The House of the Scorpion
by Nancy Farmer
Shmoop doesn't like to put words in anyone's mouths, but if we had to ask Matt what he's learned after all his harrowing adventures, we'd like to think he'd say this: you are what you do. This is something that Tam Lin tries to hammer into Matt, who struggles to live with the knowledge that his genetic twin is an evil wacko. In order to overcome this unfortunate heritage, Matt has to make his actions and choices count. Other characters, too, are also largely defined by their actions. We know Tom is not a good guy because he never does good things. Celia and Tam Lin, however, both stand up to El Patrón, and for that, we know they're heroes.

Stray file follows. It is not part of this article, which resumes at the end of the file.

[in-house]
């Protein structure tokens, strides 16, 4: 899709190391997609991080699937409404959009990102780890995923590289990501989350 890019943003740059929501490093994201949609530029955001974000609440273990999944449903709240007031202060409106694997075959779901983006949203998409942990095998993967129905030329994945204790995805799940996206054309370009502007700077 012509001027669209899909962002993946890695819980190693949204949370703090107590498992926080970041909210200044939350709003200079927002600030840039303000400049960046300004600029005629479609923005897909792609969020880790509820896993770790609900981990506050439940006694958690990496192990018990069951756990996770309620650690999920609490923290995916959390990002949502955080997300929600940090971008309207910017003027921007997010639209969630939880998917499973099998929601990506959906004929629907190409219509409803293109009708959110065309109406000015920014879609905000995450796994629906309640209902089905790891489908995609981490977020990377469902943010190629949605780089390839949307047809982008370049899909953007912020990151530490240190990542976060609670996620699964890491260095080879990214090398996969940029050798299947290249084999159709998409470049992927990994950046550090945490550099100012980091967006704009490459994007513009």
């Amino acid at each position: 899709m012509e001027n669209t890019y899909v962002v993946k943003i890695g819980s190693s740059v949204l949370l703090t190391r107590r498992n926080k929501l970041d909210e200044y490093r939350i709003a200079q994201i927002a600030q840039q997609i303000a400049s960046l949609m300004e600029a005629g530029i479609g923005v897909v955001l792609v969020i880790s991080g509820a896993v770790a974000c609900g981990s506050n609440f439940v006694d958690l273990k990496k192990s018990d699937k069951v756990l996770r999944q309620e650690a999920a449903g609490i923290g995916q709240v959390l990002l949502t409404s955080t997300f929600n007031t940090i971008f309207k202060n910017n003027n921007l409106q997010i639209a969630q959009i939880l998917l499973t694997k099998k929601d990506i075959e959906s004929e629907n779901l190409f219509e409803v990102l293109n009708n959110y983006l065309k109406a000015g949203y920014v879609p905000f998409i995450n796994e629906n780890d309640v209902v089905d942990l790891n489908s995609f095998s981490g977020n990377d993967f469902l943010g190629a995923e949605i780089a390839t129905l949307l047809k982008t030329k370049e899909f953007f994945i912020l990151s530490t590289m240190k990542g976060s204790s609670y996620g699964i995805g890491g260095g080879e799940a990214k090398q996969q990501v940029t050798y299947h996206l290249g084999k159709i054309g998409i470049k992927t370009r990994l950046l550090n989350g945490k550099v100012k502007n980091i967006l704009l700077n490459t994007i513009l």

Contrary to Juliet's belief that "A rose/ by any other name would smell as sweet,"names matter in The House of the Scorpion. Many of our characters have names that are not their own. Tom, for example, lives a lie as an Alacrán, even though he's really an illegitimate MacGregor. Matt, too, lives with a name that isn't entirely his own, and later makes up a new name to protect his life. El Patrón basically no longer even needs a name, despite the fact that his last name still carries enormous power in Opium. The eejits working the Alacrán estate have all lost their names, along with their sense of self. Some names serve as shout-outs or descriptions, too (see the "Character" pages of Tam Lin and Fidelito). Overall, names clue us into a person's status, or lack thereof, in the world of the novel.